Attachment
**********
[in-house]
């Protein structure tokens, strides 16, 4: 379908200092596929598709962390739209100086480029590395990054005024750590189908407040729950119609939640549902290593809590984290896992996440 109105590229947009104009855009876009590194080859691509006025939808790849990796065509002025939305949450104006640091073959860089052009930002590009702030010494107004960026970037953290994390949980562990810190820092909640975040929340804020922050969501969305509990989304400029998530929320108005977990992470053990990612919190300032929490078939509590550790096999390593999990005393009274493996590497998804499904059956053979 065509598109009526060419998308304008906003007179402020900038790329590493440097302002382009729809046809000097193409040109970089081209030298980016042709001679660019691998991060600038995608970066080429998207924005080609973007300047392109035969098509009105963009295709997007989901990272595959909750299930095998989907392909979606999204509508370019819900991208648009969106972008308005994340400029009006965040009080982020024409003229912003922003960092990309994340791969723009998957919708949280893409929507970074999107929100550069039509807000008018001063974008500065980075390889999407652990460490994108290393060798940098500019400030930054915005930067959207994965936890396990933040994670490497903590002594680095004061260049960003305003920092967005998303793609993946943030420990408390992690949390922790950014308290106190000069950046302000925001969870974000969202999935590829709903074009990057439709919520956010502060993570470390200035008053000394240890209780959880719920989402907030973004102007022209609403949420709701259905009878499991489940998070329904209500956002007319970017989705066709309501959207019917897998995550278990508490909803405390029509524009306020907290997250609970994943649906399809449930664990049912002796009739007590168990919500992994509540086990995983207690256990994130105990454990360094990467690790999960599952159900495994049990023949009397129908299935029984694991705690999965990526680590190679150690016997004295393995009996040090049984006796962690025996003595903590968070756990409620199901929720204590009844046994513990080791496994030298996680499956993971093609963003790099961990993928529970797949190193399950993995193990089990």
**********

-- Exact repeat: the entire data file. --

[in-house]
């Protein structure tokens, strides 16, 4: 379908200092596929598709962390739209100086480029590395990054005024750590189908407040729950119609939640549902290593809590984290896992996440 109105590229947009104009855009876009590194080859691509006025939808790849990796065509002025939305949450104006640091073959860089052009930002590009702030010494107004960026970037953290994390949980562990810190820092909640975040929340804020922050969501969305509990989304400029998530929320108005977990992470053990990612919190300032929490078939509590550790096999390593999990005393009274493996590497998804499904059956053979 065509598109009526060419998308304008906003007179402020900038790329590493440097302002382009729809046809000097193409040109970089081209030298980016042709001679660019691998991060600038995608970066080429998207924005080609973007300047392109035969098509009105963009295709997007989901990272595959909750299930095998989907392909979606999204509508370019819900991208648009969106972008308005994340400029009006965040009080982020024409003229912003922003960092990309994340791969723009998957919708949280893409929507970074999107929100550069039509807000008018001063974008500065980075390889999407652990460490994108290393060798940098500019400030930054915005930067959207994965936890396990933040994670490497903590002594680095004061260049960003305003920092967005998303793609993946943030420990408390992690949390922790950014308290106190000069950046302000925001969870974000969202999935590829709903074009990057439709919520956010502060993570470390200035008053000394240890209780959880719920989402907030973004102007022209609403949420709701259905009878499991489940998070329904209500956002007319970017989705066709309501959207019917897998995550278990508490909803405390029509524009306020907290997250609970994943649906399809449930664990049912002796009739007590168990919500992994509540086990995983207690256990994130105990454990360094990467690790999960599952159900495994049990023949009397129908299935029984694991705690999965990526680590190679150690016997004295393995009996040090049984006796962690025996003595903590968070756990409620199901929720204590009844046994513990080791496994030298996680499956993971093609963003790099961990993928529970797949190193399950993995193990089990």